Great Escape

Love, Loss, and What I Drank

From escaping with alcohol—to escaping from it

Kristi Coulter
Published in
14 min readAug 2, 2018

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Illustrations: Teddy Kang

The Toddler Years

Southern Comfort, 1971

While your parents watch 60 Minutes, you sit on the floor and page through Time magazine, stubbing your finger on any page with a bourbon ad: Daddy drink! Your parents find it funny but hide the magazines when your no-dancing, no-drinking Southern Baptist grandparents babysit. Your grandfather still snoops, and one day he confronts your parents by flinging open a kitchen cabinet. What do you call this? he demands. I call it cereal, your father says, because in his indignation, your grandfather opened the door next to the one with the liquor.

The Teen Years

Hi-C, 1974–1985

You maintain sobriety through 11 years of book reports, choir practices, family fights, and humid Floridian Christmases.

Bartles & Jaymes, 1985

The boy looks like a surf bum version of Paul Westerberg from the Replacements. It is much easier to talk to him when you’re slightly numb from the waist down, an off-label effect of strawberry wine coolers. Rolling around with him on the sand at midnight, you realize you’re actually pretty good at this: the drinking, the rolling, the ocean peeing.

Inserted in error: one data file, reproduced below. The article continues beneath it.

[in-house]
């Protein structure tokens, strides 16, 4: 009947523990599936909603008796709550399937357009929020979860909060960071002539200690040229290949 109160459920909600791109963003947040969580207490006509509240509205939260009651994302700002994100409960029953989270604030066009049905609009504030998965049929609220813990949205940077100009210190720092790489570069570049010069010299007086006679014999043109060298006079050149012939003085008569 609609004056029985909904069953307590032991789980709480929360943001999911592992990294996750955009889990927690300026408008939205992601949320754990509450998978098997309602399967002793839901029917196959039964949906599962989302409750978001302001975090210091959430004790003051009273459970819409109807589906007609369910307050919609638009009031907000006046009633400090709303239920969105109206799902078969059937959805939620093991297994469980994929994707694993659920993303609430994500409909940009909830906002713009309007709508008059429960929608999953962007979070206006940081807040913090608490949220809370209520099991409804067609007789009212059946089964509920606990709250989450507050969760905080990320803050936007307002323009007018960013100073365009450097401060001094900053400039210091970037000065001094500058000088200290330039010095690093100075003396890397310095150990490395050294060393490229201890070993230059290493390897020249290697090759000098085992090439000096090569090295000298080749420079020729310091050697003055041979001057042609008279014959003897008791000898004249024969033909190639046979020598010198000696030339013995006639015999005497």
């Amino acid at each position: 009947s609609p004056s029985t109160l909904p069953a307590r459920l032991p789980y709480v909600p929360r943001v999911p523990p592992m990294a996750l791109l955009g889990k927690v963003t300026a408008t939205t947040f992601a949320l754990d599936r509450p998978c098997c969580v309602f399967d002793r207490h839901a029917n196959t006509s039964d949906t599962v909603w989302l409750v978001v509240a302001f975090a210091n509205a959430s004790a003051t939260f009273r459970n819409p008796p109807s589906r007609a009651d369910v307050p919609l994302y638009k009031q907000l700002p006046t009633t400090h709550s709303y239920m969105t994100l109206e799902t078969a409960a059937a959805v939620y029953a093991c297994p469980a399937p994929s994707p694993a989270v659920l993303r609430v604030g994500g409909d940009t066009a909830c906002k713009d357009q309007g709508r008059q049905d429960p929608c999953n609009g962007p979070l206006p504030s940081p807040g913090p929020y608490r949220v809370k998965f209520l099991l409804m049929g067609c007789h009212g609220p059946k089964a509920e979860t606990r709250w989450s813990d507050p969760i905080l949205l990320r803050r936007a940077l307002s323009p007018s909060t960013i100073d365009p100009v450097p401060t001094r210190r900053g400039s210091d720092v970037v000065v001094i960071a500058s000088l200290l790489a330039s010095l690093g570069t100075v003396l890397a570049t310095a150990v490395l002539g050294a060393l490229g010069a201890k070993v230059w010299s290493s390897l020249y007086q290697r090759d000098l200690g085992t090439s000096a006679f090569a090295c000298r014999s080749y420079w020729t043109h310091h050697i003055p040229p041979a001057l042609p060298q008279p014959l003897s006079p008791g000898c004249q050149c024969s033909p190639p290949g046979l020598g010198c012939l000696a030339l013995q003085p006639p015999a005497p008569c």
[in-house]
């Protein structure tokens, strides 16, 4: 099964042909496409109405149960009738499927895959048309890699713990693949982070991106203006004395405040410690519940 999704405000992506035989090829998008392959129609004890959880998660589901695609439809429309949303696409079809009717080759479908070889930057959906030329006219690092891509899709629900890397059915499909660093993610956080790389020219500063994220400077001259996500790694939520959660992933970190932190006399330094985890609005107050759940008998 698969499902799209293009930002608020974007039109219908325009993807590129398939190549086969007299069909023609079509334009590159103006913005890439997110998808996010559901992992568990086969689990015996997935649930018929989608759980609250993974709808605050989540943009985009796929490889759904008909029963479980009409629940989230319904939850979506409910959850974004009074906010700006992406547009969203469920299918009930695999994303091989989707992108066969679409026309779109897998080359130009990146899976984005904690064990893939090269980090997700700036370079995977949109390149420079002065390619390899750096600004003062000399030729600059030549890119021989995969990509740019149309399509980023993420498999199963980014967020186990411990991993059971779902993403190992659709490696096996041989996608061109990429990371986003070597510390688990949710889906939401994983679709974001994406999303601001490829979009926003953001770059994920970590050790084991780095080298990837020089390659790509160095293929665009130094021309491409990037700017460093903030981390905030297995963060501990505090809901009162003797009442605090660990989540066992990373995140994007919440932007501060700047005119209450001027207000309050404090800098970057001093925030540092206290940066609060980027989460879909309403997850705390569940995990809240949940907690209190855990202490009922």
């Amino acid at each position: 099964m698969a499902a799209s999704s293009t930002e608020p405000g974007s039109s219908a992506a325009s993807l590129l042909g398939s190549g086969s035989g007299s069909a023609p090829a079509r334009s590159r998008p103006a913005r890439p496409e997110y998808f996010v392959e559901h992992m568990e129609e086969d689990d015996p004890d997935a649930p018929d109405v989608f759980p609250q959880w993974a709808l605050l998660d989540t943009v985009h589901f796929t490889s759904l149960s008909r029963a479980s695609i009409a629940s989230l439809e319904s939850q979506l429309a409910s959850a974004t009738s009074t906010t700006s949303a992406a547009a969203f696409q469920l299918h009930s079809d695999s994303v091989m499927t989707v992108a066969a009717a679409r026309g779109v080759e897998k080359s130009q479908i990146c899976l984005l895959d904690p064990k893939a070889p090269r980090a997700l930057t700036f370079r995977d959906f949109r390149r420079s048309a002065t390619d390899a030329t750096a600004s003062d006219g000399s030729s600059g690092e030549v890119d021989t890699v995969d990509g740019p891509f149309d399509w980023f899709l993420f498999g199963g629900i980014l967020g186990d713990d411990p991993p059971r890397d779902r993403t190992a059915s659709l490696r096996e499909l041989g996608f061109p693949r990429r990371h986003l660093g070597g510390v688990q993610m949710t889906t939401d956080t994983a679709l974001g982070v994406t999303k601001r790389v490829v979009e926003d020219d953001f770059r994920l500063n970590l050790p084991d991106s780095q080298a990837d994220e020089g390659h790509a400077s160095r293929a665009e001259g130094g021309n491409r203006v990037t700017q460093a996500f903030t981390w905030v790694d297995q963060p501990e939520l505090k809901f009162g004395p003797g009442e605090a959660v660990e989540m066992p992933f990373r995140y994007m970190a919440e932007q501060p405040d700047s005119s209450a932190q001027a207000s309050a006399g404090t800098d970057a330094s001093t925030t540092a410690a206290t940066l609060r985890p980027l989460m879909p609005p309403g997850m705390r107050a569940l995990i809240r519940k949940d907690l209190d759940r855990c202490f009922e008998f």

Long Island iced tea, 1986

Your prep school ID is your ticket into the gay bar where you can dance in your skimpy dresses without feeling hunted. The bartender says, Try a Long Island iced tea, honey. It has everything in it but doesn’t taste like any of it. The place is a carnival of coke and amyl nitrite and synth pop. Erasure is playing tonight, but you spend the whole concert kissing your friend Michael on the balcony. The music’s boring and kissing isn’t, you tell him. True and true, he says. Later he’ll push you into the pool with your clothes on.

Arak, 1987

The liquor cabinet is stuffed with untouched bottles of arak and raki, anise-flavored Christmas gifts from your dad’s Middle Eastern grad students. Untouched until you realize they are there. Then you sneak arak to parties in jam jars…

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Kristi Coulter
GEN
Writer for

Author of “Enjoli,” NOTHING GOOD CAN COME FROM THIS, and the forthcoming EXIT INTERVIEW, a memoir of ambition, work, and Amazon. www.kristicoulter.com